Copywriter, technical writer, translator (FR>EN, ES>EN, IT>EN), journalist

Lawyers who blawg

originally published in Lawyers Weekly

Is your firm looking for fresh marketing ideas? If so, consider a blog. Web logs are the personal journals of the new millennium, public pages where your grandmother, your pre-teen, and everyone in between posts thoughts on the Internet.

Lawyers of every stripe are getting into the act. Take Rob Hyndman, Toronto technology lawyer and principal of Hyndman | Law. Hyndman sets a prolific pace in Canada’s legal blogosphere ( He started his blog shortly after he set up Hyndman | Law in 2004. He figures he’s up to about 1,700 posts now.

The relationship between a new blog and a new business isn’t as direct as it might seem, particularly since Hyndman blogs more about the business of technology than law. While potential clients can discover Hyndman through his online writings, referrals and direct marketing have generated more business for him. “The blog is more about branding than business development,” he says.

“I like Rob’s approach. He took his own name and ran with that,” says Sander Gelsing, a Red Deer, Alberta intellectual property lawyer. Gelsing, though, took a different tack with his blog name: “Now, Why Didn’t I Think of That?”., or Jason Cherniak, as his name was read when he was called to the bar this past July, operates one of the leading Liberal blogs in the country. (Coincidentally, he blogged support for the provincial Liberal candidate in this writer’s Ontario riding during a September by-election. The NDP took it in a walk.)

“Blogs have very high advertising potential for a law firm,” Cherniak notes. “I have over 1,500 individual readers a day. 25% of them are new readers.” Among those, Cherniak counts members of the national media.

Timing and links with the right blogs boosted Cherniak’s brand. He started blogging in January 2005. The election call later that year steered readers his way, particularly since influential bloggers linked to his site. “My credibility came from links from well-read bloggers like Warren Kinsella and Andrew Coyne,” he says.

If your firm centralizes its marketing and PR efforts, though, maybe blogging isn’t for you. Hyndman notes: “It’s hard to control the brand when you have lawyers blogging.”

A blogger’s brand depends on, among other things, writing style. Hyndman says his written “voice” was a combination of reading and imitating good role models, then simply writing. “It took a long time to figure out how to present ideas that were interesting to me in ways that would attract others to the writing,” he says.

Blog maintenance is roughly equal to writing a regular newspaper column. Cherniak spends at least an hour a day blogging, “two during the election.”

“It takes a fair bit of time,” adds Gelsing. He notes that some more frequent posters may put up a paragraph at a time.

Michael Geist, Canada Research Chair in Internet and E-commerce Law for the University of Ottawa Faculty of Law, has had a web site for ten years and a blog for three. Geist has acquired a wide audience, of which he says: “As the number of readers has grown, I want to reach those readers, so that all the various perspectives are heard.”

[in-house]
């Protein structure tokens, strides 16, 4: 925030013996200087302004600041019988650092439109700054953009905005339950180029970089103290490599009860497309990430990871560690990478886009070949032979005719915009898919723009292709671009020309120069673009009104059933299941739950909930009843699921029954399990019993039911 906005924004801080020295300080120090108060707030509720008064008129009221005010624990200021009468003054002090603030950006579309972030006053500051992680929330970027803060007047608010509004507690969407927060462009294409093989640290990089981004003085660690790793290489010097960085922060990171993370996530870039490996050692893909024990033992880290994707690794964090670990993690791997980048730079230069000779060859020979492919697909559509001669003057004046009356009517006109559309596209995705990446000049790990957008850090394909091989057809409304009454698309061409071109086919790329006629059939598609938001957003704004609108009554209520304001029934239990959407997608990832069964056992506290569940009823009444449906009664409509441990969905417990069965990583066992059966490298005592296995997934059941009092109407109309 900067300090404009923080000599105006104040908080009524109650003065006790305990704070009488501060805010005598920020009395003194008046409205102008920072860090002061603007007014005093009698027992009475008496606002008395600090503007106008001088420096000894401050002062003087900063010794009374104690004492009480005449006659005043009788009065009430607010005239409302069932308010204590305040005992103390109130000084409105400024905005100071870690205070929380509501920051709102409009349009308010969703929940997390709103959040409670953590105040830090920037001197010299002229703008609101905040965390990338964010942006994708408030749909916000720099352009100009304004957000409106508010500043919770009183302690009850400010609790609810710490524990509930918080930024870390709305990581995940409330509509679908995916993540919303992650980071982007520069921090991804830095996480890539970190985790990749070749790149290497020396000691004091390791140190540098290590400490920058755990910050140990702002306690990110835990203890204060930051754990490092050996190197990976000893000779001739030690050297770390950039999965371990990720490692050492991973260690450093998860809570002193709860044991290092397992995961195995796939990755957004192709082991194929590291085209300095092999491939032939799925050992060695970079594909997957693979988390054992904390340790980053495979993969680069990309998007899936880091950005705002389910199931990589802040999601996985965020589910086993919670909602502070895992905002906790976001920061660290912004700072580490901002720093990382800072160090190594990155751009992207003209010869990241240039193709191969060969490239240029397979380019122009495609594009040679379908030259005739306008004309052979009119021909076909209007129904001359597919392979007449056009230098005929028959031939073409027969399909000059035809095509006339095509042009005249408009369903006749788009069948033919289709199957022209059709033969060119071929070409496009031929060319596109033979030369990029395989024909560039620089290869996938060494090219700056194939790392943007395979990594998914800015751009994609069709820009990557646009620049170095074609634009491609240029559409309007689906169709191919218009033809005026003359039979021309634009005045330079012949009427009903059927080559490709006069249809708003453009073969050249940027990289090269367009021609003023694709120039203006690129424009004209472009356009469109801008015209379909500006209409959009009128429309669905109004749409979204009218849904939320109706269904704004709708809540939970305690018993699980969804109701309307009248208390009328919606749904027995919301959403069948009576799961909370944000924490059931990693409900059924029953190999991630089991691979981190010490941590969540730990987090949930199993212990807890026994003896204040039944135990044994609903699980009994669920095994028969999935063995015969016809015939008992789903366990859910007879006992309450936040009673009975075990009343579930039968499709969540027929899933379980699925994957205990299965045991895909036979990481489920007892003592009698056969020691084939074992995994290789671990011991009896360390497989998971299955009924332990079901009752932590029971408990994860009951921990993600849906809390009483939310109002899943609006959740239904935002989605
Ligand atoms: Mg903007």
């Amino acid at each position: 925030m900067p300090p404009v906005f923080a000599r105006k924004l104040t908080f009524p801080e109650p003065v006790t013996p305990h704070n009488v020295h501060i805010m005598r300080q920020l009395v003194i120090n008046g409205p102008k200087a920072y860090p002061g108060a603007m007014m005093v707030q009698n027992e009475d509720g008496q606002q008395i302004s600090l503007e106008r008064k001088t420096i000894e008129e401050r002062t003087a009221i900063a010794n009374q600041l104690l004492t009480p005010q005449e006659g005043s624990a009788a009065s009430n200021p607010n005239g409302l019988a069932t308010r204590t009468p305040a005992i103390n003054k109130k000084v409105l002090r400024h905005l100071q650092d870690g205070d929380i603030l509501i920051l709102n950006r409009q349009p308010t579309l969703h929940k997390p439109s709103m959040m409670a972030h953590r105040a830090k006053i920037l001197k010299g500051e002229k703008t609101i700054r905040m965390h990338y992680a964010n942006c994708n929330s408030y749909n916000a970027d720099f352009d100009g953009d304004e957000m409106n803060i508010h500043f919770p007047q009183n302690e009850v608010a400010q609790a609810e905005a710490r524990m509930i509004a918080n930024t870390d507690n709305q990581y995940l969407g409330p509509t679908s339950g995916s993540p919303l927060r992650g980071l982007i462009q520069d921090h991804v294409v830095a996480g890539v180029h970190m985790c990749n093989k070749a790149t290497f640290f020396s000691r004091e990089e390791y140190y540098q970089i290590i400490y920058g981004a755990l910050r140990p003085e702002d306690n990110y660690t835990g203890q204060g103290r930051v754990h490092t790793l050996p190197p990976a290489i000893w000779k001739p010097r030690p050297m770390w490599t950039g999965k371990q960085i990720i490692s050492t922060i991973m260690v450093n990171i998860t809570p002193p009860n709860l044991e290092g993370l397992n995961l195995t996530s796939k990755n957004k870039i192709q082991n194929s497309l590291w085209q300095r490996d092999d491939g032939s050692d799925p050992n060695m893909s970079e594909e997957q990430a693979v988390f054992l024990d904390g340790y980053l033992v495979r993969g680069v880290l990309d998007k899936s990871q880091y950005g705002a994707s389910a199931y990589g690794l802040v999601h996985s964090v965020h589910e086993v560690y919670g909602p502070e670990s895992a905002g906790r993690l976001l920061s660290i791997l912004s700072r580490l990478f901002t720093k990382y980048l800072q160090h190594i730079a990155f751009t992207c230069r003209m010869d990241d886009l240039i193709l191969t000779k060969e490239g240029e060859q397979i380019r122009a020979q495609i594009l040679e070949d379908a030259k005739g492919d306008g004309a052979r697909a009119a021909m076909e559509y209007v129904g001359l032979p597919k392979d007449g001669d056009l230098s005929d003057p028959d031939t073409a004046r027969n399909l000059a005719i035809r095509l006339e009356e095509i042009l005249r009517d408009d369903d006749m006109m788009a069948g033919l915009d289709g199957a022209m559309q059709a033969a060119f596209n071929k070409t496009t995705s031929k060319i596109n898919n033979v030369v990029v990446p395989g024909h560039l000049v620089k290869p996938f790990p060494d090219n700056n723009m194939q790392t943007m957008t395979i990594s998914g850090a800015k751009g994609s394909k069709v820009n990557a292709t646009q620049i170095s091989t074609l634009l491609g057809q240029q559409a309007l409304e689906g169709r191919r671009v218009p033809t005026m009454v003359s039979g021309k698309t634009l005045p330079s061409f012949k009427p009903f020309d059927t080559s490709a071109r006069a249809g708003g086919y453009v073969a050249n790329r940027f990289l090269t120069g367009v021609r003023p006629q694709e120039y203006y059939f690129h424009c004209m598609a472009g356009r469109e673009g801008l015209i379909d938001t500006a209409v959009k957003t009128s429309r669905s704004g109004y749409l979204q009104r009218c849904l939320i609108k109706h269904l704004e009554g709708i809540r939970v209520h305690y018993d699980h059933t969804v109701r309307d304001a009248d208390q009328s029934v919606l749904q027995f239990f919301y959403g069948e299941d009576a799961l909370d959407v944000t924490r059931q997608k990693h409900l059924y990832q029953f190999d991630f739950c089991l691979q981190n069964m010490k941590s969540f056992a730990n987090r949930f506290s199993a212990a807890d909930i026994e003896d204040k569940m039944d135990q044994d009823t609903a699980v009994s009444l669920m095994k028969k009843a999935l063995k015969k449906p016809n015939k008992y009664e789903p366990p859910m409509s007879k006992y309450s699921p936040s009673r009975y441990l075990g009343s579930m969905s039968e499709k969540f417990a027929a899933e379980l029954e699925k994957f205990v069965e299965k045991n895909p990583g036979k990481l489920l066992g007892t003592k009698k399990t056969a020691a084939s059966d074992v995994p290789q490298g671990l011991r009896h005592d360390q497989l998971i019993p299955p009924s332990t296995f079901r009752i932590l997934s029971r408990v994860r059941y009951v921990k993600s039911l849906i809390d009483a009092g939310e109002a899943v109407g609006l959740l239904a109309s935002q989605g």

Cherniak’s political blog has already served his nascent career. “Liberal lawyers knew who I was,” says Cherniak, adding: “Many Conservative lawyers seem to enjoy reading it.”

Greater awareness on the web brings Gelsing different, but equally welcome, results. “As a patent and trademark lawyer, we get business from foreign firms filing in Canada,” he says. “I got more foreign clients after I started blogging than before.”

Blogs aren’t the place for professionals to let loose. “When you’re writing a blog, you must remember not to put something down that you wouldn’t want to see on the front page the next day,” warns Cherniak. “People take you more seriously because you’re a lawyer.”

Comments, the blog equivalent of letters to the editor, could be valuable or a headache, depending on the situation. It’s still a grey area, but Gelsing’s opinion runs like this: if the blogger moderates or filters comments, the blogger is ultimately responsible for all the content in the blog, including that posted by others, regardless of any disclaimers the blog owner may post. (Gelsing turned off comments on his blog, but for another reason: “comment spam.”)

All four bloggers admit their technological leanings, but Geist contends: “If you can use a word processor, you can blog.”

Blogs evolve and spur changes for their creators on the way. Hyndman credits his blog for introducing him to like-minded people and helping spark other projects, notably, a recent gathering of Web 2.0 thought leaders.

Cherniak’s non-law blogging expanded when he started a non-profit called, a portal of sorts to blogs Liberal. As for Gelsing, he plans to cover case law in more detail. But he may occasionally let it slide. “Sometimes I’m too busy, since all this marketing effort is paying off.”